Parents have a lot on their minds when it comes to their infants and toddlers, and one of the most common worries is their children's sleeping habits. About 25 percent of parents believe their child has a sleep disturbance, typically difficulty falling asleep or staying asleep through the night.
There's now a new tool that can help put parents at ease. It is called the Customized Sleep Profile. It is a free online program that asks parents of children under age 3 a series of questions about their child's sleep. Based on the answers, the tool offers comparisons to other children of the same age, categorizes the child as a "good," "excellent" or "disrupted" sleeper, and provides recommendations for helping the child sleep better.
"We wanted to be able to provide families with an easily accessible, free tool they could use to get customized recommendations," said Jodi Mindell, one of the developers of the tool and a professor of psychology at St. Joseph's University in Philadelphia. "Most of the information available in print or online doesn't say specifically what you should do for your child."
The recommendations, she said, are based on a wide body of sleep research.
Mindell is also lead author of a study assessing the effectiveness of the online tool. In the lastest issue of the journal Sleep, Mindell and her fellow researchers found that mothers who used the program and followed the recommendations reported their children slept much better in the two weeks after trying the customized profile. The majority of mothers said they would continue to use the recommendations after the study period.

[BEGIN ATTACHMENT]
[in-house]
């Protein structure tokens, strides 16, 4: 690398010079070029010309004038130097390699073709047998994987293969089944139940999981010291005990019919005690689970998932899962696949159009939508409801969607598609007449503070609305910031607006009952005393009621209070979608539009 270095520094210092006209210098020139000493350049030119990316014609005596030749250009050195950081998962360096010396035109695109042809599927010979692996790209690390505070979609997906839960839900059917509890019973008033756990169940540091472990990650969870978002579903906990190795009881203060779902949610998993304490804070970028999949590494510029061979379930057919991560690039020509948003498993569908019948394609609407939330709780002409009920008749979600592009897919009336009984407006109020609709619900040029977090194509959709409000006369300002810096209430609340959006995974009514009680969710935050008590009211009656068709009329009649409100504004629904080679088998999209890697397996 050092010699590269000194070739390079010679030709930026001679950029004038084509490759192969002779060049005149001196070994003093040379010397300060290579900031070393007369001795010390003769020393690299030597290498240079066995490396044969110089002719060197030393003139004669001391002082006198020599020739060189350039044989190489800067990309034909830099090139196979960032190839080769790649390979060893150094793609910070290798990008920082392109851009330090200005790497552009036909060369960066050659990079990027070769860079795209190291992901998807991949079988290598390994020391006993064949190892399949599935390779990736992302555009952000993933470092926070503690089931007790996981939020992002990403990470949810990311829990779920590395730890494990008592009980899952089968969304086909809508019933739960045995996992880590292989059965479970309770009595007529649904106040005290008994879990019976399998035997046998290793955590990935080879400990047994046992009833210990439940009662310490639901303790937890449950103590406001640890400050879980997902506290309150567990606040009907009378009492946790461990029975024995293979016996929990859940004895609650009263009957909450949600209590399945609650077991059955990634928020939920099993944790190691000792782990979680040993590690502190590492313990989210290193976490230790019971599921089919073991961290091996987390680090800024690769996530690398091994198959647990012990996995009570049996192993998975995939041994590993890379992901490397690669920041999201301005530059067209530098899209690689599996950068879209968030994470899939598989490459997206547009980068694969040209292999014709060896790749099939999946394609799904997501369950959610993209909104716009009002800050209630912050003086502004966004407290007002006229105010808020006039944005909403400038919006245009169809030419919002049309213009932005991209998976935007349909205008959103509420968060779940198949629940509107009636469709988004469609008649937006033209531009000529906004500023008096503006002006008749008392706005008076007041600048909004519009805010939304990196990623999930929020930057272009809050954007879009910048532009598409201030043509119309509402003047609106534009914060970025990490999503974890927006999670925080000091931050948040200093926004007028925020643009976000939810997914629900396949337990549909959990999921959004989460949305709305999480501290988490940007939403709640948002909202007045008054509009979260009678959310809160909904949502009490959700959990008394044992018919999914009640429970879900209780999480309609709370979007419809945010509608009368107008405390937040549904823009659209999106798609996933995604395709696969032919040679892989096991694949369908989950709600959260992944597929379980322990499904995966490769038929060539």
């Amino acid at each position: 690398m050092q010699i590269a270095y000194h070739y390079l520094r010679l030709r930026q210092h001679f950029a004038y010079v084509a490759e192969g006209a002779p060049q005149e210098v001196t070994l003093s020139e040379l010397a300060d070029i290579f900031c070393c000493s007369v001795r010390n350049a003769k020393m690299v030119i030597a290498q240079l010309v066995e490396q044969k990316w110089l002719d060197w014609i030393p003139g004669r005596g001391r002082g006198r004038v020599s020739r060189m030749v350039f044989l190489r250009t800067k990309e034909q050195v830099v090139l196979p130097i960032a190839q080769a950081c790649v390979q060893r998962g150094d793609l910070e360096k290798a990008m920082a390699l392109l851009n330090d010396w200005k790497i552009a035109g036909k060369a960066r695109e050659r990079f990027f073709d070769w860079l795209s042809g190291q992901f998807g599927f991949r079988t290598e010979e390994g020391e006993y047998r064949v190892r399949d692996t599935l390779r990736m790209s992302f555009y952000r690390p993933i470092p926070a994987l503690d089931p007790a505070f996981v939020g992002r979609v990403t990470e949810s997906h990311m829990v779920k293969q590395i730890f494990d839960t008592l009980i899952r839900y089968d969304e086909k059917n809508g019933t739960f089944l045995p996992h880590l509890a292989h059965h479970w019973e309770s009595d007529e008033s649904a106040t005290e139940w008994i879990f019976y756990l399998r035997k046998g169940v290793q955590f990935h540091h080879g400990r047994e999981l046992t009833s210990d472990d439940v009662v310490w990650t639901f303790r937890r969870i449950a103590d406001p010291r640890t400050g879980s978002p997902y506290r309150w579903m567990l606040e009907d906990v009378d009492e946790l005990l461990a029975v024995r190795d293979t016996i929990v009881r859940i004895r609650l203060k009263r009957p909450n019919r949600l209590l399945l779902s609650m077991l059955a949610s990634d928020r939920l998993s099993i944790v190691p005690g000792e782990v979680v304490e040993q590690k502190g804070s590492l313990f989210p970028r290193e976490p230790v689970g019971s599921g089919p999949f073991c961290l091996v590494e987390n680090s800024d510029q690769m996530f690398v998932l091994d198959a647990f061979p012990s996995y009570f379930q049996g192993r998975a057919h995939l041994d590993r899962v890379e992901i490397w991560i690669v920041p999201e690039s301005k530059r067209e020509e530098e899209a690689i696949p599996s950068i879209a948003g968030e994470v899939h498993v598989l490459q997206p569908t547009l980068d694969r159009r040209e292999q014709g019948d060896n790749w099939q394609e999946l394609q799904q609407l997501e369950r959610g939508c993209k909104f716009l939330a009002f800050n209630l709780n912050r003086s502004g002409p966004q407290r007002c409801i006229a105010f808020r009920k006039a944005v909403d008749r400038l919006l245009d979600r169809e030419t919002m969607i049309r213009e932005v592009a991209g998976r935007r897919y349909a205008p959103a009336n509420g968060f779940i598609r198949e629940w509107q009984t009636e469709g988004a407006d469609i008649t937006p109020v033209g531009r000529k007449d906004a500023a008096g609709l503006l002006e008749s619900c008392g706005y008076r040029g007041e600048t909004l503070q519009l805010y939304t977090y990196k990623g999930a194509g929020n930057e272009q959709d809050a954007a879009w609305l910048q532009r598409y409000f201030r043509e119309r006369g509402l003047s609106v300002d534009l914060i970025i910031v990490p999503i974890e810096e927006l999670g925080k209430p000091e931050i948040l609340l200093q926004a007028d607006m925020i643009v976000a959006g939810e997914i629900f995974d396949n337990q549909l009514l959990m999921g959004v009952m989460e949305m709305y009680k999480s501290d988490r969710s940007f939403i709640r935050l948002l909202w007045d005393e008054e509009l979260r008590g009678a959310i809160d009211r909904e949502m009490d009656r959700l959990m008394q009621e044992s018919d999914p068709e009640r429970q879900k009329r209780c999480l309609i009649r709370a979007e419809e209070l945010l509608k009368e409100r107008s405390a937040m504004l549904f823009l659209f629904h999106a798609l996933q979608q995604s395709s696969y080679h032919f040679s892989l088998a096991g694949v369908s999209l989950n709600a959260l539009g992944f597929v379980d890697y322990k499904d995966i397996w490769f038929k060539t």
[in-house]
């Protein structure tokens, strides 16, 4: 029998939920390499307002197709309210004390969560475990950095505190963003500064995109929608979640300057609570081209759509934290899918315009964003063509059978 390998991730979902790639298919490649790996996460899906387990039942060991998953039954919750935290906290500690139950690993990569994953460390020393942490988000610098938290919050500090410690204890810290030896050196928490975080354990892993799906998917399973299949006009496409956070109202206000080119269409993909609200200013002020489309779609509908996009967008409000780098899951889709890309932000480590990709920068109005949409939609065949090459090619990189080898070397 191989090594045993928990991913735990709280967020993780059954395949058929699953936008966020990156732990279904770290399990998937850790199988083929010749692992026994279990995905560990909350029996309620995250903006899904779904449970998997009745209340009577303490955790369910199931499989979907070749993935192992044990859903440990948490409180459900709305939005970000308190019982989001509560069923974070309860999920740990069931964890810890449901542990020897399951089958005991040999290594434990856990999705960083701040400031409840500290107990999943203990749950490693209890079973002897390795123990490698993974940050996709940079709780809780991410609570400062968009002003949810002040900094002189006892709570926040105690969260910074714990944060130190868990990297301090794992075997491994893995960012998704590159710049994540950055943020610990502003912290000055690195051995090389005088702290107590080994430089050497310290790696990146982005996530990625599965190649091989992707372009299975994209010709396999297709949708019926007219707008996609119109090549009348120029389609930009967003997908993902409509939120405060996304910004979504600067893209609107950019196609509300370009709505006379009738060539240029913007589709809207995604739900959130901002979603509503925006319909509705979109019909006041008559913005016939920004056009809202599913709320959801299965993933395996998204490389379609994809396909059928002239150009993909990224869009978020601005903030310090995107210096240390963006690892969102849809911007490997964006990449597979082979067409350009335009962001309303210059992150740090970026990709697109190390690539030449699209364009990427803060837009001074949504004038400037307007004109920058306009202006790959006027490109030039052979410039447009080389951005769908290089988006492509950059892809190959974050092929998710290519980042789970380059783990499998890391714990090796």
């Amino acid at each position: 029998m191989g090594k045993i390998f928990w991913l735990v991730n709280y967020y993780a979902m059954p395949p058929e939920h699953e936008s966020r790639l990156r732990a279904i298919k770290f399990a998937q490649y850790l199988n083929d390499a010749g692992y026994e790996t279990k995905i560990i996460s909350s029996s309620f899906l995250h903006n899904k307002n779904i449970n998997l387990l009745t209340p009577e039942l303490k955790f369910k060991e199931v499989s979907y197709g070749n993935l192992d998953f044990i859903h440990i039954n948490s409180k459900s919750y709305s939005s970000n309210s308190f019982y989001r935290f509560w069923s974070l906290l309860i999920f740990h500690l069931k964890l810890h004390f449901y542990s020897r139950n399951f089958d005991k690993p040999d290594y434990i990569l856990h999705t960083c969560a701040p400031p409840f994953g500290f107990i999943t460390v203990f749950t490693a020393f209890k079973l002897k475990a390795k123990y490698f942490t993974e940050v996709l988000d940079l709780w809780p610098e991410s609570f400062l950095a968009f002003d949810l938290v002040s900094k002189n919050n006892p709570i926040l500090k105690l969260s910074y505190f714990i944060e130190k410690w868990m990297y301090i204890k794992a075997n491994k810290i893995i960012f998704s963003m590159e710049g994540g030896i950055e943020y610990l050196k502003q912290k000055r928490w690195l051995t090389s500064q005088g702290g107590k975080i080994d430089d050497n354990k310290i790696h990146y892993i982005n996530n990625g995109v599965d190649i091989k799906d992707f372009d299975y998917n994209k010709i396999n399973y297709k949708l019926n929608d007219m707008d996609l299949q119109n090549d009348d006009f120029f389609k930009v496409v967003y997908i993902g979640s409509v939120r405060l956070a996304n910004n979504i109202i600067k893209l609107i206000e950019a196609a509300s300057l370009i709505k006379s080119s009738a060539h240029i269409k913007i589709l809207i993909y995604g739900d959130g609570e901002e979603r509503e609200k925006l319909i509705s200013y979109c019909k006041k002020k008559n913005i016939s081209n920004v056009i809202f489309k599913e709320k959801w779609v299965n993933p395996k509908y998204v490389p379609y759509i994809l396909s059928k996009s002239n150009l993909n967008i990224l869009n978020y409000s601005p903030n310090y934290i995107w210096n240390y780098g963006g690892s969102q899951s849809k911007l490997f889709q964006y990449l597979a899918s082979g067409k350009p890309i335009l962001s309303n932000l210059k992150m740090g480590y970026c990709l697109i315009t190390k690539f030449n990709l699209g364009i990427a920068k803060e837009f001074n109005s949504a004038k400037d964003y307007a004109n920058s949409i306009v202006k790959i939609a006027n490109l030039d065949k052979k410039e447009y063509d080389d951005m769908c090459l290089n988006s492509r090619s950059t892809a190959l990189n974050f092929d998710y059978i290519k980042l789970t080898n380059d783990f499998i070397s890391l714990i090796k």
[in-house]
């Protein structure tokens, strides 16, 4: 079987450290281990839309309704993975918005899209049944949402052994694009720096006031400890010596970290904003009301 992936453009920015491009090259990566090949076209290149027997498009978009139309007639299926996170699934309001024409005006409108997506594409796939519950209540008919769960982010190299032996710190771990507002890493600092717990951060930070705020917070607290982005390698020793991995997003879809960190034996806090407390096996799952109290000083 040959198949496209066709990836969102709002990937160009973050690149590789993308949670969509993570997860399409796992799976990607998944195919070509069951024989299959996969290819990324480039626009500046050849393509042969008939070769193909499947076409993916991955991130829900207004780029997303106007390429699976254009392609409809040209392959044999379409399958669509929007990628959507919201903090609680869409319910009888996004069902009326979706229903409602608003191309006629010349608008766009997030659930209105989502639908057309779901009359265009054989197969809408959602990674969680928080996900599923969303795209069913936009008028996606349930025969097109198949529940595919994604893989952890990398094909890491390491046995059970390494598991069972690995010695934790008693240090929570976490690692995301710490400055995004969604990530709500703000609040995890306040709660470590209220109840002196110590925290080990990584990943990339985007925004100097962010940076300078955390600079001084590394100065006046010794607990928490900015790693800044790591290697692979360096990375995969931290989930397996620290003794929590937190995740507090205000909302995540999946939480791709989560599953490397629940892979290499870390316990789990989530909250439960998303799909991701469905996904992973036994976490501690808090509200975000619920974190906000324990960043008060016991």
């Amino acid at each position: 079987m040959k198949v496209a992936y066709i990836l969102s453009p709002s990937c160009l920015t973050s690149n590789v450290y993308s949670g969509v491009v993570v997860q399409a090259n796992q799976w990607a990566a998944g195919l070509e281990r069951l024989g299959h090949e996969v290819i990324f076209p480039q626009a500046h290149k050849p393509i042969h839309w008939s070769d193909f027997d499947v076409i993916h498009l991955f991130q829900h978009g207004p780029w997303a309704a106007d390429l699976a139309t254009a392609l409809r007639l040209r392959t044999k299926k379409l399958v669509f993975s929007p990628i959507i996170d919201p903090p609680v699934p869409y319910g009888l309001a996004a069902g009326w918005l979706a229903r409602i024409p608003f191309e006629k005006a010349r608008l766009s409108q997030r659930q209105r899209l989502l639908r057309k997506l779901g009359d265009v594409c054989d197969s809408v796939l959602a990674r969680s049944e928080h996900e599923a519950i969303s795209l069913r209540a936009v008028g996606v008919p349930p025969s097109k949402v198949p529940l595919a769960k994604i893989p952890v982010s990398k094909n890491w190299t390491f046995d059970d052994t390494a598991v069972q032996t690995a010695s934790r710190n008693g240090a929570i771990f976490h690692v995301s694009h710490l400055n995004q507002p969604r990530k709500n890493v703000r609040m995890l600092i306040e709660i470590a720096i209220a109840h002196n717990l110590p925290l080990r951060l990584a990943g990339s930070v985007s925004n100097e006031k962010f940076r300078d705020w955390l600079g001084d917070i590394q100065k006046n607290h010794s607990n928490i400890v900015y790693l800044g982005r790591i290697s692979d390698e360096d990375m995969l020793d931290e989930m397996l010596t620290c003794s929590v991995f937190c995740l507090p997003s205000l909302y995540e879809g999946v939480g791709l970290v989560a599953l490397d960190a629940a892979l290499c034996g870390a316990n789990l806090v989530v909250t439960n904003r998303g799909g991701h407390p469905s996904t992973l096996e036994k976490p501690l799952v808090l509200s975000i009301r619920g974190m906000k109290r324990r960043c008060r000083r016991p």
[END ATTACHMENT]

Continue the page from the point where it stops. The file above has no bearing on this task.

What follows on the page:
"Mothers ... also slept better and had less tension, depression, fatigue and confusion," the authors wrote.
Johnson & Johnson provides the Customized Sleep Profile, but Mindell says it had no involvement in its development or the study, and offered no compensation to the authors.
Sleep experts not involved with the online tool or the study said the sleep profile is practical and a great resource for parents. They said it provides individualized information that's difficult to get elsewhere.
"I think it's a good idea because there aren't many of us trained to give sleep advice to parents of children this age that have sleep disturbances," said Dr. Roberta Leu, assistant professor of pediatrics at Emory University School of Medicine in Atlanta. "Pediatricians often don't have the time to address them."
"I think it may work very well, especially for that age group of parents who are more inclined to use the internet for medical information," said Joyce Walsleben, professor of medicine at NYU Langone School of Medicine in New York.
The Customized Sleep Profile provides tips that are backed by science. They are based on a child's age as well as the parent's answers.
"If, for example, a parent says, 'My two-year-old wakes up twice a night and I rock him twice a night,' the recommendation will probably be to stop rocking the child," said Mindell.
Some other recommendations:
Make sure your child has a regular bedtime.
Many children need more sleep than they get.
Have the child sleep in his or her own bed rather than the parents' bed.
Use more absorbent diapers.
If a toddler is having trouble making the move from a crib to a regular bed, switch back to the crib.
A regular bedtime was the most common recommendation.